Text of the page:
In a comment letter to the Centers for Medicare & Medicaid Services (CMS), ASCO urged the agency to protect patient access to necessary cancer care under Medicare Advantage (MA) and Medicare Part D. The comments were submitted in response to proposed changes to MA and Part D aimed at lowering drug prices.
The letter expressed the society’s concerns that some of CMS’ proposed changes would compromise appropriate and timely access to cancer drug treatments for MA and Part D beneficiaries.
“As cancer care evolves and advances continue to increase the proportion of orally administered anticancer drugs, ensuring appropriate access to treatment for Medicare beneficiaries is critical,” said ASCO President Monica M. Bertagnolli, MD, FACS, FASCO, in the letter. “Traditionally, intravenous cancer therapies have been provided and reimbursed by Medicare through the Part B benefit. With the introduction of more orally administered therapies, new challenges arise associated with coverage and reimbursement of cancer treatments under Part D.”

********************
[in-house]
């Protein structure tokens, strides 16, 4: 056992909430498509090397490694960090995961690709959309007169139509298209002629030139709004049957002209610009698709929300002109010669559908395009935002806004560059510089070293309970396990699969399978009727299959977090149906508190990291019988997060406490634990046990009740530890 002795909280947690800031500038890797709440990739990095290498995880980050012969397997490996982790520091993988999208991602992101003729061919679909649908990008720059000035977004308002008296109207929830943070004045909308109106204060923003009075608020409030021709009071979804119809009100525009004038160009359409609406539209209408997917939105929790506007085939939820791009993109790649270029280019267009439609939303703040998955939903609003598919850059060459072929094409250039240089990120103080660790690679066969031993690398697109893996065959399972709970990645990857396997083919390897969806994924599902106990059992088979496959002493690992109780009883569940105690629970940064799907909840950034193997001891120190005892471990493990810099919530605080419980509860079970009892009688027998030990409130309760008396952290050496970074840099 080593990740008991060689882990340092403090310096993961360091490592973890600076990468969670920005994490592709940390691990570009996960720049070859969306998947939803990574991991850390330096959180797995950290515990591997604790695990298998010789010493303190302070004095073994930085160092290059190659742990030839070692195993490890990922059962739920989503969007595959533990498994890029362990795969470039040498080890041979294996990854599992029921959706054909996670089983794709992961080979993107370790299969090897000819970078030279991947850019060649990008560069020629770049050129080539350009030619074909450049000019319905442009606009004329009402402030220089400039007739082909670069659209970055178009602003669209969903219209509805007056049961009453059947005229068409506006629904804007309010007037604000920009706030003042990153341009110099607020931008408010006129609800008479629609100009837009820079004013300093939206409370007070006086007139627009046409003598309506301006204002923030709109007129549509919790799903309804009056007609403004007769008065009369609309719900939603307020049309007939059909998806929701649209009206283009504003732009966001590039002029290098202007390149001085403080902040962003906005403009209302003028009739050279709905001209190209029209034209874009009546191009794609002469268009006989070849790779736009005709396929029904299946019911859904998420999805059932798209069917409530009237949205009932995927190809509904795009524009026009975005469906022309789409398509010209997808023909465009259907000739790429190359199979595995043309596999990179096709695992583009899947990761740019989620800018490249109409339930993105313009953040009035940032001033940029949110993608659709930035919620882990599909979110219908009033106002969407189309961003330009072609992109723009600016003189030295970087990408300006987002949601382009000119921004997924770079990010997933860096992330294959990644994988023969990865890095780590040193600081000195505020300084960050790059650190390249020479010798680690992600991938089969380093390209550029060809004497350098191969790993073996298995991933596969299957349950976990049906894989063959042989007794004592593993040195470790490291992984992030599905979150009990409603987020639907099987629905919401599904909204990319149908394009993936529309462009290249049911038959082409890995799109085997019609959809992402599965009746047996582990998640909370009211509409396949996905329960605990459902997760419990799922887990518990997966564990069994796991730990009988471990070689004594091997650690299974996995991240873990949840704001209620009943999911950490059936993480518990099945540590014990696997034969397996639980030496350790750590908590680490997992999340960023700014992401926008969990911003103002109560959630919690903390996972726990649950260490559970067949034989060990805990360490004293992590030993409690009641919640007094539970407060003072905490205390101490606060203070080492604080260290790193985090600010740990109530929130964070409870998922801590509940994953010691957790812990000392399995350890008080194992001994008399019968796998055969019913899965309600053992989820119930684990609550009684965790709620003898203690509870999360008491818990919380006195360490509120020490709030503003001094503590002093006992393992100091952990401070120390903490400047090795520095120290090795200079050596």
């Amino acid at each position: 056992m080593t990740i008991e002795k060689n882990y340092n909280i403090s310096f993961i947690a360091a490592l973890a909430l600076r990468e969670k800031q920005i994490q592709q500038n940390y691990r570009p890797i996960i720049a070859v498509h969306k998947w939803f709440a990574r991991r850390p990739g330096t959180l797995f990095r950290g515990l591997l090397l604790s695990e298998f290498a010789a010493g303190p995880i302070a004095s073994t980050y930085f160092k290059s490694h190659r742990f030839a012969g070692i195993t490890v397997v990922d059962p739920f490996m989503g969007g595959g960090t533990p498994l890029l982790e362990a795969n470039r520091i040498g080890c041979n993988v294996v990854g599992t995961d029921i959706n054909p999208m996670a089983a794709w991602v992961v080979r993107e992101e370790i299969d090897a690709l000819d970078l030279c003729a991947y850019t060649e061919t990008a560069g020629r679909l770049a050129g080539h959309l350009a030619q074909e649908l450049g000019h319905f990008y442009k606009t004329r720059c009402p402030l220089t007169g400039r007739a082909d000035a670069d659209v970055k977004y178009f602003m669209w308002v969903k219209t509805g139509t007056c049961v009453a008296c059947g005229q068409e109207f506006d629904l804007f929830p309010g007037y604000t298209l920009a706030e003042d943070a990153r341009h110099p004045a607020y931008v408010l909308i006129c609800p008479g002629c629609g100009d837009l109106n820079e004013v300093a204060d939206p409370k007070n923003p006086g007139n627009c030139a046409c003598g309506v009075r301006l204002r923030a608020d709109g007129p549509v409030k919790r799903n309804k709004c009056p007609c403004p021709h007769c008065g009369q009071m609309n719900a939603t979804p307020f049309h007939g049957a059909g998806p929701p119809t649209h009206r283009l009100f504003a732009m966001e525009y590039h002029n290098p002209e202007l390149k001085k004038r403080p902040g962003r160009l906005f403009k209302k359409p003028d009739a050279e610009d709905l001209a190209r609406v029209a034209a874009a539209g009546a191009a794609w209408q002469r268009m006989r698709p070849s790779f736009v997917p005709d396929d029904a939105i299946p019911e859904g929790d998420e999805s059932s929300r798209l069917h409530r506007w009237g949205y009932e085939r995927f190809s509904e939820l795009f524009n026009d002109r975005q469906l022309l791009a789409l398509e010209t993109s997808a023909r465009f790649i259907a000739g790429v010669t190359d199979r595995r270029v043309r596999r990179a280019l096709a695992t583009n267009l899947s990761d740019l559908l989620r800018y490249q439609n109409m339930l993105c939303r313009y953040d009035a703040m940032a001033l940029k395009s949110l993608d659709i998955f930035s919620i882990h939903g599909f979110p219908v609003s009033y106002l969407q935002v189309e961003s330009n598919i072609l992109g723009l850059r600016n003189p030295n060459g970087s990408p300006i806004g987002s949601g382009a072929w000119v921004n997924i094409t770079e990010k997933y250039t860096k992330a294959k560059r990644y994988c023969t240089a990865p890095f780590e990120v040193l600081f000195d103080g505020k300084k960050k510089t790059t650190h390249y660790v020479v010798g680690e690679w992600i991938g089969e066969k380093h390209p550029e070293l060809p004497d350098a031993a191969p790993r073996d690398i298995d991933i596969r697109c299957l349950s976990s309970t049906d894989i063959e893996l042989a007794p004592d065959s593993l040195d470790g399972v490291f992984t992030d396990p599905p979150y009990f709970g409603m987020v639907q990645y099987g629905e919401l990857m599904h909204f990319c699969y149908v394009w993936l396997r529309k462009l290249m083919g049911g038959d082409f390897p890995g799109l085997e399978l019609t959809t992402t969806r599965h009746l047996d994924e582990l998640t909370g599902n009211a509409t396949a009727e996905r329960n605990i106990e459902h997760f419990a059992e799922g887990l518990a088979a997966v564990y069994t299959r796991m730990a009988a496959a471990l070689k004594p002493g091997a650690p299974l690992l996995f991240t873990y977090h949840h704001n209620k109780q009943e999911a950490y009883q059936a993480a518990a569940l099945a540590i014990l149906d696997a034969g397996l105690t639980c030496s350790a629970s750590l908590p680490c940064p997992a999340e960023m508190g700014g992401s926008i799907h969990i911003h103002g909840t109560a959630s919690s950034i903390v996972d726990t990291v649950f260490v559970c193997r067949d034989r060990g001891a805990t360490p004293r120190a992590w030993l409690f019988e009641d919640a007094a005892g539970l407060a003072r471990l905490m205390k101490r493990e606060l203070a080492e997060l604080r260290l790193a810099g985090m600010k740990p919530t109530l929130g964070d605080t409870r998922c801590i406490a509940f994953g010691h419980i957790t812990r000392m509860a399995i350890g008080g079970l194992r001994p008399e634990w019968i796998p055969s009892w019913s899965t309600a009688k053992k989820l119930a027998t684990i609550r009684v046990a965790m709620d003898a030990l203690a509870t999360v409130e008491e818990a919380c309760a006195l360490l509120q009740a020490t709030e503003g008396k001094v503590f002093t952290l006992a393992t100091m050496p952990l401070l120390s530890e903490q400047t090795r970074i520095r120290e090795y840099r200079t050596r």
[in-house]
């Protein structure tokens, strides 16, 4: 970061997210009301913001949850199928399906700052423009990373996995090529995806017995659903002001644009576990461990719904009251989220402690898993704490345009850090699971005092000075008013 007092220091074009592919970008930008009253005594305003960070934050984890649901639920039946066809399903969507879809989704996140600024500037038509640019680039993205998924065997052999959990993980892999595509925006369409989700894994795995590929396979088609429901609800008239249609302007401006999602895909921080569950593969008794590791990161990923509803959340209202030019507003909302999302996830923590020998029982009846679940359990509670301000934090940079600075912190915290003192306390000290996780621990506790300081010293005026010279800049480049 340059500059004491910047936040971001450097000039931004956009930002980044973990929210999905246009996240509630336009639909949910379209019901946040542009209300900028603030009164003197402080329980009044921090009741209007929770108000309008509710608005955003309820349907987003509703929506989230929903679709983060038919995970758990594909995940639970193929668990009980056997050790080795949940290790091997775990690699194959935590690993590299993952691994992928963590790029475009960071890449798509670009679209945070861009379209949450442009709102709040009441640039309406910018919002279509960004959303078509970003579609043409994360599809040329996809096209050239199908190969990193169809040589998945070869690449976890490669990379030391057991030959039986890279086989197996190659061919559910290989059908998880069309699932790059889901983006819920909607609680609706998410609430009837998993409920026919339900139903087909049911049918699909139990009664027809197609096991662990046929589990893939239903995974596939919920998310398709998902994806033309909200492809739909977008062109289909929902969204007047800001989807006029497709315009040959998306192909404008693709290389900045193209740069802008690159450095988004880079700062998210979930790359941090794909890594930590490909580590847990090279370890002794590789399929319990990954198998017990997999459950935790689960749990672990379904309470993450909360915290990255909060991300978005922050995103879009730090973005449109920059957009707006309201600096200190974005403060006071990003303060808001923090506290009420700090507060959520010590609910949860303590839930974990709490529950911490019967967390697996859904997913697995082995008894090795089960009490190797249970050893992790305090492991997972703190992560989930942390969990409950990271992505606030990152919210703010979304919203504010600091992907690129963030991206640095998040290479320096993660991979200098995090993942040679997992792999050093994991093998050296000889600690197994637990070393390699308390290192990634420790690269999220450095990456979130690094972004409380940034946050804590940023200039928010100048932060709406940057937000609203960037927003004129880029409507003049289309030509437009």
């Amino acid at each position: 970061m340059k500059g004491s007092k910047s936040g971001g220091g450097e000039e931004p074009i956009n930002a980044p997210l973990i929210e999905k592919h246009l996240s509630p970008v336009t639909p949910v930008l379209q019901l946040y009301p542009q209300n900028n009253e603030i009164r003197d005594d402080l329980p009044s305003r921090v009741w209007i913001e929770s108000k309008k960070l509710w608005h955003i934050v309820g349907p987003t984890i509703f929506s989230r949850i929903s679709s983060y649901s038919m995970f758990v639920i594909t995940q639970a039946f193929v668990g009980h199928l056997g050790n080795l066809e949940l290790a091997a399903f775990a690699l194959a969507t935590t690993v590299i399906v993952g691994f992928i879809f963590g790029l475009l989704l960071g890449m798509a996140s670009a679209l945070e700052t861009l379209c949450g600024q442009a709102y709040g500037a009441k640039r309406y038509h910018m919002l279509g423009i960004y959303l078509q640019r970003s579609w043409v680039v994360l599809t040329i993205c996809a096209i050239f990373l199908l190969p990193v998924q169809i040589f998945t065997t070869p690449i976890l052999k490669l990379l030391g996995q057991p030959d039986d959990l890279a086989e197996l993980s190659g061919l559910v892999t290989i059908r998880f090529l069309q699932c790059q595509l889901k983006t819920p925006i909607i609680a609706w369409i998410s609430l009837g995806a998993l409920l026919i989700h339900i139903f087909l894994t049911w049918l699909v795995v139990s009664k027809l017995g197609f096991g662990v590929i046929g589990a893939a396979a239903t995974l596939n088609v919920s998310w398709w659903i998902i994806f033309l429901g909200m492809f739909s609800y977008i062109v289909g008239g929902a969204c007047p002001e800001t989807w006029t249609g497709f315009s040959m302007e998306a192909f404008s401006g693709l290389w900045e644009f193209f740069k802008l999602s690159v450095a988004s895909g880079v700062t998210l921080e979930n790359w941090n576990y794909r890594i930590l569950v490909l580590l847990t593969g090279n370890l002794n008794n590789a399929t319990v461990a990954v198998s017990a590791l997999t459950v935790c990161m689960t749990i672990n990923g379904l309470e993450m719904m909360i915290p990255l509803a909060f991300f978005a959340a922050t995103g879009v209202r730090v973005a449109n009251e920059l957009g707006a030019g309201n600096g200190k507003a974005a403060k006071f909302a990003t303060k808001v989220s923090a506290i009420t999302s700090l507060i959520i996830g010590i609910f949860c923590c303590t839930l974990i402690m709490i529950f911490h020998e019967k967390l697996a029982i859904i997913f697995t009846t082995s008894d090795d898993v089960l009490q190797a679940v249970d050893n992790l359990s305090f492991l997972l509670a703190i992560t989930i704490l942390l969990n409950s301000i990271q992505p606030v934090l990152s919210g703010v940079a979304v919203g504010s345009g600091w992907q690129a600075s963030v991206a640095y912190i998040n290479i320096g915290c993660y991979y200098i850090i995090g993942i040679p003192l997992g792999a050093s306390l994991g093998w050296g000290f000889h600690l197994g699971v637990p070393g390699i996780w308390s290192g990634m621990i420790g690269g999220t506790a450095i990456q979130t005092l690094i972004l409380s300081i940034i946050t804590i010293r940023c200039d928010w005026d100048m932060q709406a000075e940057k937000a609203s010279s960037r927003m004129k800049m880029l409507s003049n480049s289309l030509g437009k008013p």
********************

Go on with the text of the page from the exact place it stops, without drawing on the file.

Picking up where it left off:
ASCO’s recommendations to CMS to address its concerns include:
- CMS should maintain current protections for the six protected classes of drugs under Medicare Part D.
- CMS should consider the use of oncology clinical pathways—not step therapy—to guide the delivery of high-quality cancer care.
- CMS should require a detailed accounting of direct and indirect remuneration (DIR) claw back fees and prohibit the use of measures and standards that are not specific to oncology to determine performance-related payments for oncology providers and oncology practice-based pharmacies.
- ASCO supports the idea of an integrated real-time benefits tool to support patient-specific decision-making. Such a tool should include both cost and clinical, evidence-based information to support value-based treatment decisions.
Read the full letter.
ASCO will continue to work with CMS to implement drug pricing policies that benefit Americans with cancer. Stay tuned to ASCO in Action for updates on this issue and other breaking cancer policy news.